Re T v T (Occupation Orders, Brussels I and Protective Measures)
 EWHC 3776 (Fam)
Judgment of Moylan J concerning jurisdictional issues arising within an application for an occupation order and cross-proceedings for possession of a property in West London.
The Respondent husband was Lebanese and also a French national, while the Applicant wife was an English national. They had been married for some 21 years before separating in 2006, and had resided mainly in Paris. Divorce proceedings had taken place in France, but as a result of the wife’s appeal against the French divorce order they remained married at the time of the hearing. The French proceedings were ongoing. Additionally, there was a property in London; although it was common ground that the property was owned by a series of foreign companies, there was a dispute as to whether (a) it had ever been a “matrimonial home”, (b) whether the husband was the ultimate owner and (c) whether the husband had a right to occupy the property.
The instant hearing concerned the husband’s application for the High court to stay its proceedings in light of the ongoing French proceedings. The Husband argued that in essence the wife’s application sought maintenance, and as such the lis pendens provisions of Article 27 of Brussels I applied and Article 31 was not applicable; in the alternative, that the proceedings were “related” under Article 28; and further, her application could not be defined as a provisional, protective measure under Article 31. In the alternative the husband sought to rely on Brussels IIR to obtain a stay. The wife argued that an application for an occupation order is not an application for maintenance nor a related proceeding, but rather an order preserving matrimonial home rights, and therefore Brussels I did not apply. Furthermore Article 31 applied, and Brussels IIR was not relevant.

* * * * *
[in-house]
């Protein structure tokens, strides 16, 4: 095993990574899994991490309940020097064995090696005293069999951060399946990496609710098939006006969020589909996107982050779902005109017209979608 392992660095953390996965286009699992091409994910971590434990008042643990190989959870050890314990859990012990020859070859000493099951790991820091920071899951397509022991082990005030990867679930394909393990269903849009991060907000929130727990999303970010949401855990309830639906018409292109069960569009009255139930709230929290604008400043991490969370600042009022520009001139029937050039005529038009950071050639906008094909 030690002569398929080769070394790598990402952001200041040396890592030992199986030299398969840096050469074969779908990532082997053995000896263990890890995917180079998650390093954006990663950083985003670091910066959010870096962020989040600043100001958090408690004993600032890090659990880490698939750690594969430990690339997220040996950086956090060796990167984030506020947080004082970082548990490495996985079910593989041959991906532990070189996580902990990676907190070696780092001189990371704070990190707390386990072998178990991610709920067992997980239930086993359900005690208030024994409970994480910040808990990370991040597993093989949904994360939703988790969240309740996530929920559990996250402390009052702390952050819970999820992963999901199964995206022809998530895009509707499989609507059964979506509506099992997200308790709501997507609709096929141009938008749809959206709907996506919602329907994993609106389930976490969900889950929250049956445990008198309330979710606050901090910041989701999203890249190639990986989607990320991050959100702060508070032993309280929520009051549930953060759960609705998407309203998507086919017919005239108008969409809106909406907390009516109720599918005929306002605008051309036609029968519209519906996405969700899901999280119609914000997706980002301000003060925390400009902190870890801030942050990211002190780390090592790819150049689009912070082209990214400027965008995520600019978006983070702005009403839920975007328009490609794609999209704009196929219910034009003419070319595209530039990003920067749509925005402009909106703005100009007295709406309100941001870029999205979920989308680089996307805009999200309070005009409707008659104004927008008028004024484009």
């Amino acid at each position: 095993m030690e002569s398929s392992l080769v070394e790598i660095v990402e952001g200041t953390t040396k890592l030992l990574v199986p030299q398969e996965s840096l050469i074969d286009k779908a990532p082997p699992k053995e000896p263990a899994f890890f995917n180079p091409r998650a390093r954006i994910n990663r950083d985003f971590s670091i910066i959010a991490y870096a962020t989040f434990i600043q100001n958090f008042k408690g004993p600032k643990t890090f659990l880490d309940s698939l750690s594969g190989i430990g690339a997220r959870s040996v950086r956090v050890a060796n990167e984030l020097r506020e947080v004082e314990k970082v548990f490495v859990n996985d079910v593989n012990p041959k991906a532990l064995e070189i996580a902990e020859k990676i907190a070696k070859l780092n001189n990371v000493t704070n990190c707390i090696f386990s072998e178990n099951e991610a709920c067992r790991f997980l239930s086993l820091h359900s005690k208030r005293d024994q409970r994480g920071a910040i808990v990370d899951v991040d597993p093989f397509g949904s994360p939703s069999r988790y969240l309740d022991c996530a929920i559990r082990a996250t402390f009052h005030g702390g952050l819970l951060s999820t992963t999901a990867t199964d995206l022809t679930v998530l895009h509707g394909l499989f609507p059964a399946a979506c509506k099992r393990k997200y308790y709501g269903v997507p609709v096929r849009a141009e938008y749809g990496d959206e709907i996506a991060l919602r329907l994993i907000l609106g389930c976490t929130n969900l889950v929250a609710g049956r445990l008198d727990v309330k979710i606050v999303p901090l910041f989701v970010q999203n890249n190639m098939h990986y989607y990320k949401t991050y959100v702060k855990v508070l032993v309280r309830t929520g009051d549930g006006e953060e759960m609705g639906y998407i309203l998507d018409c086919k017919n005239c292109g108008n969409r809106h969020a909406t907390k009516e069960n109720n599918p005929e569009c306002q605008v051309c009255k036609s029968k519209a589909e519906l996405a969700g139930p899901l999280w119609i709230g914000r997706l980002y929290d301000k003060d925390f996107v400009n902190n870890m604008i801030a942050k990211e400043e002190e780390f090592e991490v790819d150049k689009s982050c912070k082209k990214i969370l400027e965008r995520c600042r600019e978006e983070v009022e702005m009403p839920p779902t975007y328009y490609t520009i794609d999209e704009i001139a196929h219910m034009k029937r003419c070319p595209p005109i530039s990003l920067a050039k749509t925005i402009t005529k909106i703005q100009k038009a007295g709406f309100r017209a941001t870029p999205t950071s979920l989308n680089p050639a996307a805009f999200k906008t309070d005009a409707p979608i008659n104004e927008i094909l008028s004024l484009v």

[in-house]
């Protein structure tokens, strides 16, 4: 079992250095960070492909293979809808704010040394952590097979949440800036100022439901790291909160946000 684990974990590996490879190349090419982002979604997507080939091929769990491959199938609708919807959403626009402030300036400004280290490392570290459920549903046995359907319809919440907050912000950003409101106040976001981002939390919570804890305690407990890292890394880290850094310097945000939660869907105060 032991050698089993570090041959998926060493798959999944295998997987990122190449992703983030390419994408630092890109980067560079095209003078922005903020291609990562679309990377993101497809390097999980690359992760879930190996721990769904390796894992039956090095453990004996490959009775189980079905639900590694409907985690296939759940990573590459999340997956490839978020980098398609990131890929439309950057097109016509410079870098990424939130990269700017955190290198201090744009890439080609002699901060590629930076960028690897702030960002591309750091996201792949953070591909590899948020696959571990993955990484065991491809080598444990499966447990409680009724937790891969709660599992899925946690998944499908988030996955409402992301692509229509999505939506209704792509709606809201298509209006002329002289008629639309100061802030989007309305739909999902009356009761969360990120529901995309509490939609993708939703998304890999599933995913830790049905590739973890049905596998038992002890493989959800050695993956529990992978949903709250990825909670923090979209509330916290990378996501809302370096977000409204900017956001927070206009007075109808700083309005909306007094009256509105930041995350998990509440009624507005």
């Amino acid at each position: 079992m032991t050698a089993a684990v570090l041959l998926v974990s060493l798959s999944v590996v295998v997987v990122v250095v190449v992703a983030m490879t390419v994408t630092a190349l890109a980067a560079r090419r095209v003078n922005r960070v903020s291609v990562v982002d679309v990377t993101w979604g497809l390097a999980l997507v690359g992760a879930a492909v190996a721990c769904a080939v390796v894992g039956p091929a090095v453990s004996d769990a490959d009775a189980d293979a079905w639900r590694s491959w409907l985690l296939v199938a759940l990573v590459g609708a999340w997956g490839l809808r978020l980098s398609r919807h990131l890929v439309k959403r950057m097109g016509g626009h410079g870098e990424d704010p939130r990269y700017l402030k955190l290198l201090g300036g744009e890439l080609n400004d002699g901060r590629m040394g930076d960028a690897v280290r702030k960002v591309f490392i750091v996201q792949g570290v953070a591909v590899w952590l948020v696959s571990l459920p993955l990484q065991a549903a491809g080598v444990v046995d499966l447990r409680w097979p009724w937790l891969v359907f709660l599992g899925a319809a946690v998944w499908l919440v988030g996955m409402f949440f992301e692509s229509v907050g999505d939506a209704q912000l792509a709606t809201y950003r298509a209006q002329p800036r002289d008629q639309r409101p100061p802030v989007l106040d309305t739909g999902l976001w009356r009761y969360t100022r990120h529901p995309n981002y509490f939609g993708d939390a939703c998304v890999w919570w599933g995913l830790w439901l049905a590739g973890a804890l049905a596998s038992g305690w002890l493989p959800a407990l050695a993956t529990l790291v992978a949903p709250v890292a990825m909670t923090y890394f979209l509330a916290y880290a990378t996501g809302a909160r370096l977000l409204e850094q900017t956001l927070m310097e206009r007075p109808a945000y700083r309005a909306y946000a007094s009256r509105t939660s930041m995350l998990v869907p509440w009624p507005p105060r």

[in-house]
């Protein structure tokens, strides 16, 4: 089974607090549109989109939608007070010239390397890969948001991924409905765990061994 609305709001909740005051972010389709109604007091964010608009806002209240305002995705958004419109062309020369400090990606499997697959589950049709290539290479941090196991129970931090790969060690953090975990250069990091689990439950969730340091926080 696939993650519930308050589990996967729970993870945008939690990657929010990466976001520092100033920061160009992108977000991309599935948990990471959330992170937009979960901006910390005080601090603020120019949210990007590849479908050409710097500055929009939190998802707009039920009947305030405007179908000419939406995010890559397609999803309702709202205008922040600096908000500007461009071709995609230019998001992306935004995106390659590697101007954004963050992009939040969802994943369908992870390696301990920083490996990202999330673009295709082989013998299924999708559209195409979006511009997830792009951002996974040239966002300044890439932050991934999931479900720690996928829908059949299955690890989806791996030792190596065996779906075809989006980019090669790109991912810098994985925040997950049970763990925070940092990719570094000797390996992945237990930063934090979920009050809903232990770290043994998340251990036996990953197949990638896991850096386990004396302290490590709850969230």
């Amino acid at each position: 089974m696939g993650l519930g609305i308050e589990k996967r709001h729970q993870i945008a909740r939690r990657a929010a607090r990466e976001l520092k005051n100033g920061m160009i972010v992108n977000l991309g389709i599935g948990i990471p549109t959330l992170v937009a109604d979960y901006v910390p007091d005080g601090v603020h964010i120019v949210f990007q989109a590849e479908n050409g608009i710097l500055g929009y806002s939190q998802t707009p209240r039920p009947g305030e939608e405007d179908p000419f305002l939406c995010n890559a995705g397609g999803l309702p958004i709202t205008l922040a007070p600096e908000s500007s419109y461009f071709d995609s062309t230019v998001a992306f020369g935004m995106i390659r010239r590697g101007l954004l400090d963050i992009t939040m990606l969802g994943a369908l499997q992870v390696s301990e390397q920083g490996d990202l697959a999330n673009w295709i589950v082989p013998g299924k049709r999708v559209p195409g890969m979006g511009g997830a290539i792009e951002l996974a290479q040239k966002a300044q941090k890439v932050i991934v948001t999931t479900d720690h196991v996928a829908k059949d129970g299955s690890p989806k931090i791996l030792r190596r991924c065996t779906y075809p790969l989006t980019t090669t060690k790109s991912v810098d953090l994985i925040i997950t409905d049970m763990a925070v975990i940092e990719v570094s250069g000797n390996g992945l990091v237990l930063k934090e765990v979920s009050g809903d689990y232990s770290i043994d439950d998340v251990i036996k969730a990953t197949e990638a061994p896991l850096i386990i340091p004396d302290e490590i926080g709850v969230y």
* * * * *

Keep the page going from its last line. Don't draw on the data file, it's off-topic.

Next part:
Moylan J considered in detail the facts surrounding ownership and occupation of the property before going on to consider authorities concerning the definition of “maintenance” under Brussels I, including Moore v. Moore  and Van den Boogard v. Laumen ; the approach of the courts to Article 28, including the decision of the Court of Appeal in Prazic v. Prazic ; and the relevance of Article 31, including Wermuth v. Wermuth . His Lordship was clear that the wife’s application did not fall within Brussels IIR, which deals (in relation to divorce matters) only with the dissolution of matrimonial ties. In relation to the arguments under Brussels I, Moylan J reached the preliminary view that in fact Brussels I would not apply at all to the wife’s application, as an occupation order was probably concerned with “rights in property arising out of a matrimonial relationship” and therefore was outside the scope of Brussels I; however, given that this issue was not fully argued, his Lordship did not rely on this reasoning in reaching his conclusion. Nevertheless, Moylan J found for the wife. She was right to assert that the causes of action in France and England were different: an application for an occupation order is not an application for maintenance, which is more concerned with “financial awards… which have the purpose of enabling one party to provide for his or her needs”. Furthermore, Article 28 did not apply as it was not at this stage clear whether the French court had an equivalent power to that of the English court under the Family Law Act 1996; it had not therefore been established that there was a risk of irreconcilable judgments. In any event, occupation orders fall within the definition of “provisional, including protective measures” and therefore the court had jurisdiction under Article 31. Accordingly, the husband’s application for a stay was rejected, as was his subsequent application for permission to appeal.